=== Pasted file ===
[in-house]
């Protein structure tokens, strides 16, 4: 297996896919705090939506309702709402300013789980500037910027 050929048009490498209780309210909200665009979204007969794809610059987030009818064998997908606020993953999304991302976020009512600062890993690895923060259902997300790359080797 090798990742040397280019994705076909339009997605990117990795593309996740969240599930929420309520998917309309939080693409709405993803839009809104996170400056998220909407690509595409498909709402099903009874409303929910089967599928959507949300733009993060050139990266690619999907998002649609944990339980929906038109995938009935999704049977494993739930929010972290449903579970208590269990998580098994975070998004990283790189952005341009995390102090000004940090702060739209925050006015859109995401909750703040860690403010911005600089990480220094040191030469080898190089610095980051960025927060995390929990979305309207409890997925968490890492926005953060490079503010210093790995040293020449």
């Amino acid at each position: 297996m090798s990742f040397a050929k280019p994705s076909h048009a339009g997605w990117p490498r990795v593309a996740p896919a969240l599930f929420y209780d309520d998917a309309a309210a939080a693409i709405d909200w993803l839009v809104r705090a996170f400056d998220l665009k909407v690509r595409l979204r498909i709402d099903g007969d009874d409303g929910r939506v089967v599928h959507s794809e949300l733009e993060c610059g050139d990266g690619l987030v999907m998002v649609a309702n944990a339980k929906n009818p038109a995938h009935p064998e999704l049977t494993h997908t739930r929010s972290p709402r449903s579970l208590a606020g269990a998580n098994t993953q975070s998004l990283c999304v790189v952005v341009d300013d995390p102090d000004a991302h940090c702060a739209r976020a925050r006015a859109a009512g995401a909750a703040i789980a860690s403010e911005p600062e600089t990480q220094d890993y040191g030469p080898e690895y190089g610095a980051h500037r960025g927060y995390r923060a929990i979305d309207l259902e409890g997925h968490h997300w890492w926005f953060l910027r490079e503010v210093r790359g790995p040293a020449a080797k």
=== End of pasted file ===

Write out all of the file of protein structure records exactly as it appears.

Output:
[in-house]
């Protein structure tokens, strides 16, 4: 297996896919705090939506309702709402300013789980500037910027 050929048009490498209780309210909200665009979204007969794809610059987030009818064998997908606020993953999304991302976020009512600062890993690895923060259902997300790359080797 090798990742040397280019994705076909339009997605990117990795593309996740969240599930929420309520998917309309939080693409709405993803839009809104996170400056998220909407690509595409498909709402099903009874409303929910089967599928959507949300733009993060050139990266690619999907998002649609944990339980929906038109995938009935999704049977494993739930929010972290449903579970208590269990998580098994975070998004990283790189952005341009995390102090000004940090702060739209925050006015859109995401909750703040860690403010911005600089990480220094040191030469080898190089610095980051960025927060995390929990979305309207409890997925968490890492926005953060490079503010210093790995040293020449």
């Amino acid at each position: 297996m090798s990742f040397a050929k280019p994705s076909h048009a339009g997605w990117p490498r990795v593309a996740p896919a969240l599930f929420y209780d309520d998917a309309a309210a939080a693409i709405d909200w993803l839009v809104r705090a996170f400056d998220l665009k909407v690509r595409l979204r498909i709402d099903g007969d009874d409303g929910r939506v089967v599928h959507s794809e949300l733009e993060c610059g050139d990266g690619l987030v999907m998002v649609a309702n944990a339980k929906n009818p038109a995938h009935p064998e999704l049977t494993h997908t739930r929010s972290p709402r449903s579970l208590a606020g269990a998580n098994t993953q975070s998004l990283c999304v790189v952005v341009d300013d995390p102090d000004a991302h940090c702060a739209r976020a925050r006015a859109a009512g995401a909750a703040i789980a860690s403010e911005p600062e600089t990480q220094d890993y040191g030469p080898e690895y190089g610095a980051h500037r960025g927060y995390r923060a929990i979305d309207l259902e409890g997925h968490h997300w890492w926005f953060l910027r490079e503010v210093r790359g790995p040293a020449a080797k």